BWW Review: 1984 is Doubleplusungood at Obsidian Theater

BWW Review: 1984 is Doubleplusungood at Obsidian Theater1984 is a prescient literary work from George Orwell. Written back in 1948, right after the end of World War II, it envisioned a future England becoming part of one large socialist state constantly at war with mysterious enemies coming out of Asia.

Citizens are monitored by their televisions which act as two way portals transmitting propaganda and allowing the military to spy on the general population. Individualism and independent thinking are illegal and called "thoughtcrime", and punishment is swift and brutal by the Thought Police. Big Brother is the dictator of a grand party who everyone follows, and the enemy is Goldstein who represents the fears of the common man. The wealthy top 2% live lives of luxury and pleasure, while most of the world subsists on scraps and charity that the state provides. The book has long been taught in high schools as the perfect example of a dystopian novel where all the world goes to hell, and it has been told in film as well.

This stage adaptation from Michael Gene Sullivan relays the complex tale of citizen Winston Smith in flashback as he testifies to a tribunal about his crimes the court is analyzing. Four party members act out the tale of how he meets Julia and tries to join the resistance to Big Brother while he narrates it. There is a disembodied voice that directs the action that reveals himself in a pivotal point to become a focal character. It allows 1984 to become a play that only requires one setting with no costume changes or need for much in scenery or lighting. Unfortunately it also allows for the material to drone on and on in simplistic beats that feel monotonous after two acts with no variations. It's a relevant play, but it's not entertaining when all is said and done.

Director Tom Stell has inserted this into Obsidian Theater with blank walls, a single raised platform in the center, and a few styrofoam sticks to beat people with in holders around the room. The cast is outfitted in simple blue polos with THE MINISTRY OF LOVE imprints as well as a nod to INGSOC on their sleeves from the book. These simple tops are matched with khaki bottoms. Frankly it all looks like a school uniform which is ironic since the sparse set and overbright lights conjure images of what a high school theatre department would do with this material. I half expected a thank you to OLD NAVY for providing the clothing from the senior class. Cameras around the room are a nice touch, but technology never invades the show like it should. It definitely doesn't feel threatening or oppressive, and the lack of danger sucks the drama out of the proceedings.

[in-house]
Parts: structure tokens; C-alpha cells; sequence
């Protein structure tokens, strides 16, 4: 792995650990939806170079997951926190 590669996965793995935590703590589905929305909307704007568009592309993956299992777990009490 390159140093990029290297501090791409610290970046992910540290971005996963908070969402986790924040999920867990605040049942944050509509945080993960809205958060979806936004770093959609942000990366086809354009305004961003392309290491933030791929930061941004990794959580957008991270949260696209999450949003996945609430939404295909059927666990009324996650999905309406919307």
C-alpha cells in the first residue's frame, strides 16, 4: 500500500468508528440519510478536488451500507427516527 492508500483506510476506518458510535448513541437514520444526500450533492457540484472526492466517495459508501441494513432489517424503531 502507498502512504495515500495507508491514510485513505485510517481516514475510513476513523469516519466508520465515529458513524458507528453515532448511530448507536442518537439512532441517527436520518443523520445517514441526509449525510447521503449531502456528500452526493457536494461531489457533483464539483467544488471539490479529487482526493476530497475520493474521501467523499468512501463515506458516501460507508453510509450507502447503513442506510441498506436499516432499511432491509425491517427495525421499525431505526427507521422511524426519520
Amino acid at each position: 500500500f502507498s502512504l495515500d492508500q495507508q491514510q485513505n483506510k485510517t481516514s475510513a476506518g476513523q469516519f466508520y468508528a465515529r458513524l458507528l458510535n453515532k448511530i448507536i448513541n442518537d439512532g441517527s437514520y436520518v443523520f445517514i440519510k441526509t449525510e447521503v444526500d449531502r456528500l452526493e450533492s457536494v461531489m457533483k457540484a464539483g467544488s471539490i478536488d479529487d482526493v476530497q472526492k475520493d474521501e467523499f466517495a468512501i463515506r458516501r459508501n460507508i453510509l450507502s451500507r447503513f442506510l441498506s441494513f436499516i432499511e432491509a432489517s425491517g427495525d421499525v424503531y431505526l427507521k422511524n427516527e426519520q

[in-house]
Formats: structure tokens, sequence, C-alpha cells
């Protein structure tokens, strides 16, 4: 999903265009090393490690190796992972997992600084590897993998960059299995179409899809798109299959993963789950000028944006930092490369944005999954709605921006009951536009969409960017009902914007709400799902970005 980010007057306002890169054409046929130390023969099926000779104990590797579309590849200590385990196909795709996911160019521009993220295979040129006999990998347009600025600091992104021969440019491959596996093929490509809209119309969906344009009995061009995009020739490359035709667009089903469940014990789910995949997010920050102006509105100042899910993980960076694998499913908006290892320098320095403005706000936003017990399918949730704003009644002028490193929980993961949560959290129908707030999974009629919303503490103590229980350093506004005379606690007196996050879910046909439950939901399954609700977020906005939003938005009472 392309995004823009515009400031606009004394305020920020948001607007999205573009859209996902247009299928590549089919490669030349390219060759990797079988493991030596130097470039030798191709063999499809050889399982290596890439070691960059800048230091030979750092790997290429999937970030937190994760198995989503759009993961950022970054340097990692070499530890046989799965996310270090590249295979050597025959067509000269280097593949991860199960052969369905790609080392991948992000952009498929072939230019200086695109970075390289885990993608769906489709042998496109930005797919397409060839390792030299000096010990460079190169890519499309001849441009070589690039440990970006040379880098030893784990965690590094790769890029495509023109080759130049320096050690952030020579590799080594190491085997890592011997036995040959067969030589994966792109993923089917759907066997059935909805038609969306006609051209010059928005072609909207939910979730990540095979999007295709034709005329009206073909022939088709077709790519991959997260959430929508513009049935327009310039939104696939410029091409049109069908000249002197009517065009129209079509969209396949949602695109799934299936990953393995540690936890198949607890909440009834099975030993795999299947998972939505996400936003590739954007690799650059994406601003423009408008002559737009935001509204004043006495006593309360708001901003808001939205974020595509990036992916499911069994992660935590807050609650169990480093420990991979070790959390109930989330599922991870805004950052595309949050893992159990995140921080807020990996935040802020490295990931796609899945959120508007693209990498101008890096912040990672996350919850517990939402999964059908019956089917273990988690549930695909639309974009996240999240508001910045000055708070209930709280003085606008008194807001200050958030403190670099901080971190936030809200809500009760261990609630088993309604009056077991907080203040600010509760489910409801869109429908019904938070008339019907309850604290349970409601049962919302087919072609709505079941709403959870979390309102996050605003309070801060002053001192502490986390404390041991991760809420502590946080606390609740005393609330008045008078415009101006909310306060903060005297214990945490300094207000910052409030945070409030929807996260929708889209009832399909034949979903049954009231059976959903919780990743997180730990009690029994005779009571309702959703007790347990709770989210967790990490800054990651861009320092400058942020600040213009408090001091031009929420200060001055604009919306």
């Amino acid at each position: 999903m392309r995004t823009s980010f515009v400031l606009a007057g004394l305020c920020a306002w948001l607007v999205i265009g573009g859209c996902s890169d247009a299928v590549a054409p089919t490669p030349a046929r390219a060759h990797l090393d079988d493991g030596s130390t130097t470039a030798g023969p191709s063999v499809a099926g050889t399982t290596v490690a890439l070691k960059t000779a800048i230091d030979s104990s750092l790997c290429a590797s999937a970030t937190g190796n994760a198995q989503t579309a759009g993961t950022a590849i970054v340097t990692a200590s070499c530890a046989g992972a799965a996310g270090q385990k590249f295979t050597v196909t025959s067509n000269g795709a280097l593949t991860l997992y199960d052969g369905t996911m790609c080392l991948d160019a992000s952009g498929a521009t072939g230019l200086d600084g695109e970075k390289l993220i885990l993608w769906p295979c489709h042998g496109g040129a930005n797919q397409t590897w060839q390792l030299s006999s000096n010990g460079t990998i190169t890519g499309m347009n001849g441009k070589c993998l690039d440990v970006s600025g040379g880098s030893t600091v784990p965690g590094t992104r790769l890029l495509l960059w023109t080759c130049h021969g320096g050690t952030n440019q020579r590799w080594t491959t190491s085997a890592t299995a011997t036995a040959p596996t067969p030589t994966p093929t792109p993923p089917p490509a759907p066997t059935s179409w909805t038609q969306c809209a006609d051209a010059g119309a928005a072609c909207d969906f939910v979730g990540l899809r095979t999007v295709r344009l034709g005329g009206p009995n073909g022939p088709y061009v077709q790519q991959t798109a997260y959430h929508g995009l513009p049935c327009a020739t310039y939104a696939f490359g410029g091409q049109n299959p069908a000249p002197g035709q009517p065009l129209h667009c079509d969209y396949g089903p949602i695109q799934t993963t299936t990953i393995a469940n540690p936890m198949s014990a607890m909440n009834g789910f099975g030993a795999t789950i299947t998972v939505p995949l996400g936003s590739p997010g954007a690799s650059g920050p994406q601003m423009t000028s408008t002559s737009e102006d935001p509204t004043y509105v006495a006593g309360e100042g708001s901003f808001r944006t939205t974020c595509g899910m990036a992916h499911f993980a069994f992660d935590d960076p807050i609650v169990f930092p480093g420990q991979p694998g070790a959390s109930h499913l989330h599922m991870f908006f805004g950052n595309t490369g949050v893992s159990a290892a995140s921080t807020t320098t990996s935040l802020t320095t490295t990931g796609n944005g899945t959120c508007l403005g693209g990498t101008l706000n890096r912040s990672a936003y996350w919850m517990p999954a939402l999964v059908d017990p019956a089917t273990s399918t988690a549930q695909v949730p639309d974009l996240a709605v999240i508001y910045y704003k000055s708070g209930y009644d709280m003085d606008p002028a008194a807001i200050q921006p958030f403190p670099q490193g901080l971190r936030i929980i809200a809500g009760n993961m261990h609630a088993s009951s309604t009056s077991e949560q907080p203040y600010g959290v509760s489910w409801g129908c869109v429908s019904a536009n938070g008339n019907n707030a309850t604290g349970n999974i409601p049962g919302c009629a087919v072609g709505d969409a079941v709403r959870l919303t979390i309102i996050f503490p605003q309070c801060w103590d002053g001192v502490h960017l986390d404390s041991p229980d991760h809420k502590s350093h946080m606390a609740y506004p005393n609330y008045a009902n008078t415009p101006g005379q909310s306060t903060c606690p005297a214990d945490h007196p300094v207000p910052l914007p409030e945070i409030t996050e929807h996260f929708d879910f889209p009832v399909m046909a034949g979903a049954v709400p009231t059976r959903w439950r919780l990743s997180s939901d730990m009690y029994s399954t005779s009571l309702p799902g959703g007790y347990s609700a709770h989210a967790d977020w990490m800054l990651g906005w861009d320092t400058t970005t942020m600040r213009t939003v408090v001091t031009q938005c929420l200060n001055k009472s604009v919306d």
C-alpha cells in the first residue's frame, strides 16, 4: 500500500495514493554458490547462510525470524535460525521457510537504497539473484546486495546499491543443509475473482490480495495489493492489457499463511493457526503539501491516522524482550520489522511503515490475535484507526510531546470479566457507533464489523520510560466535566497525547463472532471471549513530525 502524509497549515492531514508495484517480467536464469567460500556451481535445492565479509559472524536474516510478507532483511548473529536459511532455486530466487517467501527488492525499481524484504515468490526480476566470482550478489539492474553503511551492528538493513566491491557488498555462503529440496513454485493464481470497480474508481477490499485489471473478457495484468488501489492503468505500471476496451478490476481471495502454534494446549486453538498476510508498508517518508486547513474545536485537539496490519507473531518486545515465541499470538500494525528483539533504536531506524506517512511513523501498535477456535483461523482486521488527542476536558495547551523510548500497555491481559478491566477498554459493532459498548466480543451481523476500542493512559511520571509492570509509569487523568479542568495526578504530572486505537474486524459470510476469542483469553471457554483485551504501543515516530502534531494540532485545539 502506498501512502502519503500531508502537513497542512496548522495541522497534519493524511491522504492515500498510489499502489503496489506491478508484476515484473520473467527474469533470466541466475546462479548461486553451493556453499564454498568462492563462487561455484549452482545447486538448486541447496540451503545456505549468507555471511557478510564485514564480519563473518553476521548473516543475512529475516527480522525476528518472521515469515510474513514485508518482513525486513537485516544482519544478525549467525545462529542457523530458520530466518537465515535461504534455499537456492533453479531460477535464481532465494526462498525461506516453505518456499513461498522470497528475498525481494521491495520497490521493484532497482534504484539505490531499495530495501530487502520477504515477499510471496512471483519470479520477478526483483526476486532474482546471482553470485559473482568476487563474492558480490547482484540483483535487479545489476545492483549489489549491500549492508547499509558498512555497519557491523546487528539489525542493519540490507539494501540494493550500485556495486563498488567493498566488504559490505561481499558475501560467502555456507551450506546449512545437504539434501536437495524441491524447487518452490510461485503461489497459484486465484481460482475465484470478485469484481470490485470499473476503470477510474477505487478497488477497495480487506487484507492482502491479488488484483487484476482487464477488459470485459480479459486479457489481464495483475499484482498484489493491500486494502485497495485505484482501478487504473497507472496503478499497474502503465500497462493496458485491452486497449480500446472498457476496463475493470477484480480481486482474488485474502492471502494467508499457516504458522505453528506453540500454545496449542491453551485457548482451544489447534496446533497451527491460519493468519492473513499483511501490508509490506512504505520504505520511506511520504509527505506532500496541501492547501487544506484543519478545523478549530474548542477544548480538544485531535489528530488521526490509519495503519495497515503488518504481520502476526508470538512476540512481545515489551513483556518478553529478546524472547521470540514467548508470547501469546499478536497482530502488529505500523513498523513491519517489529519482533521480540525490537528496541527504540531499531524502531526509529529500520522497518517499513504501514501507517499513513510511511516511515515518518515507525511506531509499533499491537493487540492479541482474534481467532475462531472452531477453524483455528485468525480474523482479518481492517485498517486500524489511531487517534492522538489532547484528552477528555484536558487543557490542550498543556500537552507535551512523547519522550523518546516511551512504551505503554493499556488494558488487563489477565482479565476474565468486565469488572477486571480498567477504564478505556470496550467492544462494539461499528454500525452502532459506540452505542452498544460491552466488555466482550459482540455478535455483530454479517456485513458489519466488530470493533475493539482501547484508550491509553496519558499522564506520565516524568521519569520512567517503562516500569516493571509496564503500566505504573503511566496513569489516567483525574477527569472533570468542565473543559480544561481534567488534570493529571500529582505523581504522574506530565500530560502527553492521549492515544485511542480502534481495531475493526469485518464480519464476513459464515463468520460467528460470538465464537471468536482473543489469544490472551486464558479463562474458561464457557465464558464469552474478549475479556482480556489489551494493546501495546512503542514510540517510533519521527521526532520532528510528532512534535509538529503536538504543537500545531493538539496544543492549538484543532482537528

Luckily the cast is up to most of the material with Allen Titel beginning and ending up on the floor as Winston Smith. He gives an incredibly demanding performance throughout the show, and excels in convincingly being wracked in pain with the various tortures he endures physically and emotionally. He takes a thankless role of not really even being an active participant in his own character's story, and somehow makes us care for his fate. Chris Gibson as O'Brien uses his trademark silky serial killer voice to great effect as the mouthpiece of the party early on, and then emerges in a curious Trump red tie and MR. Rogers sweater. He hovers in the space of autocrat crossed with next door neighbor throughout the second act, and for the most part it works. But again, I wished he had more edge than what this production seems to allow. He's just not scary enough to get me through the climax.

The Party Members do a good dual job of being bratty socialists as well as the compatriots of Winston's revolution. I was captivated by Danielle Bunch who was seductive and sweet as Winston's love interest Julia, but then gleeful and cruel when she returned to her fascist true face. Cameron William David, Giovanni Sandoval, and Blake Alexander Weir all command the stage well as not so friendly Thought Police who take on multiple roles throughout the evening. They all give energy where it is needed, and when 1984 works it is when it rests in their hands.

The problem is this 1984 feels cheap and flat, a play where the novel is shouted to the audience in a small house by people who appear to be dressed to go off to school to study it. It's certainly a relevant piece for our time, and I applaud the intention of bringing it to life in this era of political debate and mistrust of the media. But if you're going to dig this one up then have the nerve to make it feel dangerously close to the outside world. The script is monotonous, the production looks like it was merely a dime, and a cast of good actors just can't save it. There is much to think about, but just not a lot to engage you. If I wanted two hours of people screaming propaganda at me while dressed badly I would turn on cable news. The cast is the best reason to see this one, but 1984 isn't nearly as scary as it should be.

1984 plays at the Obsidian Theater until June 17th. Tickets can be purchased through the website for Standing Room Only at . They can also be bought through the theater's website at .

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